Cincinnati Bengals: Complete 2014 NFL Draft Wrap-Up and Analysis

Cian Fahey@CianafFeatured ColumnistMay 11, 2014

Cincinnati Bengals: Complete 2014 NFL Draft Wrap-Up and Analysis

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    Al Behrman/Associated Press

    While it will take years to truly gauge just how well the Cincinnati Bengals did in the 2014 NFL draft, it's possible to understand how they have set themselves up moving forward and give initial reactions to the selections.

    This draft was a fork in the road for this Bengals team. Having made the playoffs over the past three years but fallen flat immediately on each occasion, the Bengals must improve this year or risk falling back into mediocrity.

    A bold, aggressive draft was expected, but that's not necessarily what we got...

The Picks

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    Butch Dill/Associated Press

    The Bengals added eight players to their roster through the draft.

    Round 1, Pick 24: Darqueze Dennard, Cornerback, Michigan State

    Round 2, Pick 55: Jeremy Hill, Running Back, LSU

    Round 3, Pick 88: Will Clarke, Defensive End, West Virginia

    Round 4, Pick 111: Russell Bodine, Center, North Carolina

    Round 5, Pick 164: A.J. McCarron, Quarterback, Alabama

    Round 6, Pick 212: Marquis Flowers, Outside Linebacker, Arizona

    Round 7, Pick 239: James Wright, Wide Receiver, LSU

    Round 7, Pick 252: Lavelle Westbrooks, Cornerback, Georgia Southern

    Grade: B- 

    The Bengals' draft went as expected for the most part. The first-round selection of Dennard will have fans excited because they are bringing in a player who many viewed as the best cornerback in this class. More importantly, he should be able to contribute immediately if required.

    Hill in the second round was the one shocking selection.

    The powerful LSU running back was the second back taken in the whole draft after the Tennessee Titans surprisingly selected Bishop Sankey a few picks before that. Maybe the Bengals were scared of a deep run at the position, but Hill was definitely a strong candidate to fall for another round or two.

    He isn't a versatile all-around back and he primarily projects to be a goal-line back for the Bengals. That is a role that BenJarvus Green-Ellis could have done in a complementary role to Giovani Bernard, or even Bernard himself if the coaching staff believed he could carry the whole load.

    In the third round, the Bengals went back to predictability.

    Clarke is the kind of selection that will get Bengals fans more excited than most other fanbases. He is a developmental defensive end who fits the mold of the recently departed Michael Johnson. It will be interesting to see if the Bengals can continue to turn athletes into excellent football players without Mike Zimmer.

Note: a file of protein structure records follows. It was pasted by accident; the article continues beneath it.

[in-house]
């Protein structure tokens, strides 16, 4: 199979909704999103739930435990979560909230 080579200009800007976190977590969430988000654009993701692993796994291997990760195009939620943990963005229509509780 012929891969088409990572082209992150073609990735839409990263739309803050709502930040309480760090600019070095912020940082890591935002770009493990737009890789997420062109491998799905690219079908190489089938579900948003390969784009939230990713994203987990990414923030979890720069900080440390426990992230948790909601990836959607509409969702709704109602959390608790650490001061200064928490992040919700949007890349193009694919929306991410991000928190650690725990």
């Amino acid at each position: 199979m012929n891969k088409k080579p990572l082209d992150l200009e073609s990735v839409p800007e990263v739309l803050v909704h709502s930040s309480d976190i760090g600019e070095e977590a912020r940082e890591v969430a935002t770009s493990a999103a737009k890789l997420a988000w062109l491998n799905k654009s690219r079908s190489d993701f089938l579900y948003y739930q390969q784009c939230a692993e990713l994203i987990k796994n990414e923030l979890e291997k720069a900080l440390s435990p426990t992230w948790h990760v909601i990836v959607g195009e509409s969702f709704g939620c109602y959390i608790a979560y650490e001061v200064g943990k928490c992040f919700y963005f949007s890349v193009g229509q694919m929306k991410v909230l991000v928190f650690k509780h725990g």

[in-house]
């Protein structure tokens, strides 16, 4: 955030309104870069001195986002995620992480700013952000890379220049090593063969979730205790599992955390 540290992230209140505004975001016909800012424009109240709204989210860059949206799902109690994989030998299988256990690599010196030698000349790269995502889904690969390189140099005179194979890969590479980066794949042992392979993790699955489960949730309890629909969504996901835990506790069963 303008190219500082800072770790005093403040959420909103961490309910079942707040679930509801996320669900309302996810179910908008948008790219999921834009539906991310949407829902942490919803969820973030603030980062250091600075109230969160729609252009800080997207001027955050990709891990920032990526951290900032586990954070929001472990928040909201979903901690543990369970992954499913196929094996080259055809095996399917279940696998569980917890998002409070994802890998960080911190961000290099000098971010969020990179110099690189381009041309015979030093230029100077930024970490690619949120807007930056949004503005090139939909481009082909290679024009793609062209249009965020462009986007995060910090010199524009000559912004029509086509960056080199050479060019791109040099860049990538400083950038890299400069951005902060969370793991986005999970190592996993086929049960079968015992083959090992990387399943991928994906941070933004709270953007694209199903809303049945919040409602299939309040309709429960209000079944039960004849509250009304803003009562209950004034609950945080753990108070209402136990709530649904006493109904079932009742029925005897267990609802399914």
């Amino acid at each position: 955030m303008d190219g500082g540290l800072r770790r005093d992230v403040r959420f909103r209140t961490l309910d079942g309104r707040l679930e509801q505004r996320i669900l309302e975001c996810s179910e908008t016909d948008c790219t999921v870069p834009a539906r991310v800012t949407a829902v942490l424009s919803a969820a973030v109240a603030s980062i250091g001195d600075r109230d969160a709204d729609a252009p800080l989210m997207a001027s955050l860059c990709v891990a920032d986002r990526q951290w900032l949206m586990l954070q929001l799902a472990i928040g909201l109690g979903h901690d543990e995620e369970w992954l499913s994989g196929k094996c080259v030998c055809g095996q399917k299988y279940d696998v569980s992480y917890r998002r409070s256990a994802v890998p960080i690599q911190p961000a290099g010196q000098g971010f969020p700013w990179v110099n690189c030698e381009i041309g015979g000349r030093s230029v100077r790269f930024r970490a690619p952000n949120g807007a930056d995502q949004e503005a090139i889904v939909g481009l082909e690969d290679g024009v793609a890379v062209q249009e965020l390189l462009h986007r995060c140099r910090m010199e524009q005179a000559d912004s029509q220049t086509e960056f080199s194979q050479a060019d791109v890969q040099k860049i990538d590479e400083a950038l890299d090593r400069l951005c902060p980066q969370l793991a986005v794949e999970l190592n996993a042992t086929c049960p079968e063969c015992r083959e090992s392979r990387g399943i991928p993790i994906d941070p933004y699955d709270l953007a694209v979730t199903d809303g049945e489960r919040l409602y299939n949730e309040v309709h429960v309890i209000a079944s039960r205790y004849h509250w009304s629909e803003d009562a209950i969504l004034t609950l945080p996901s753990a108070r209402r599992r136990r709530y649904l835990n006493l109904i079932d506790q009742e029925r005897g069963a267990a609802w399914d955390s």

Taking a center in the fourth round was predictable, but taking Bodine wasn't.

    Few saw Bodine as a player who would be taken that high in the draft. There were other, seemingly more talented centers available at the time. Bodine lacks lateral quickness, something that is vital in today's NFL, and he will be fortunate to ever develop the technique and awareness to be a starting-caliber player.

    Taking McCarron in the fifth round of the draft was a vote of confidence for Andy Dalton. McCarron is neither a player who can quickly take Dalton's starting spot or someone who can be developed into a high-quality starter. He is a safe, backup type of pick that will represent value late in the draft.

    Flowers in the sixth round clearly has talent, but he needs to be developed like Emmanuel Lamur. Seventh-round selections Wright and Westbrooks are relative unknowns who will be fighting for roster spots.

Best Pick: Darqueze Dennard

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    It may seem too simplistic, but the Bengals' best pick was their first pick.

    The Bengals weren't sure what cornerback would be available for them when they first went on the clock. Justin Gilbert went in the top 10 and Kyle Fuller went in the top 15, but the run on the position didn't start until the Bengals had taken Darqueze Dennard.

    Dennard was the third corner off the board, but the discrepancy in evaluations across the major media sites suggest that he could easily be the top player that the position.

    He is not a big player and he's not exceptionally fast, so that is likely why he was still available late in the first round. Instead, Dennard relies on his technique and quickness to stick to receivers in press-man coverage.

    He can line up all over the field whether he is covering a big receiver outside or manning a quick receiver in the slot. In college, he even lined up across from the offensive line to cover running backs and tight ends.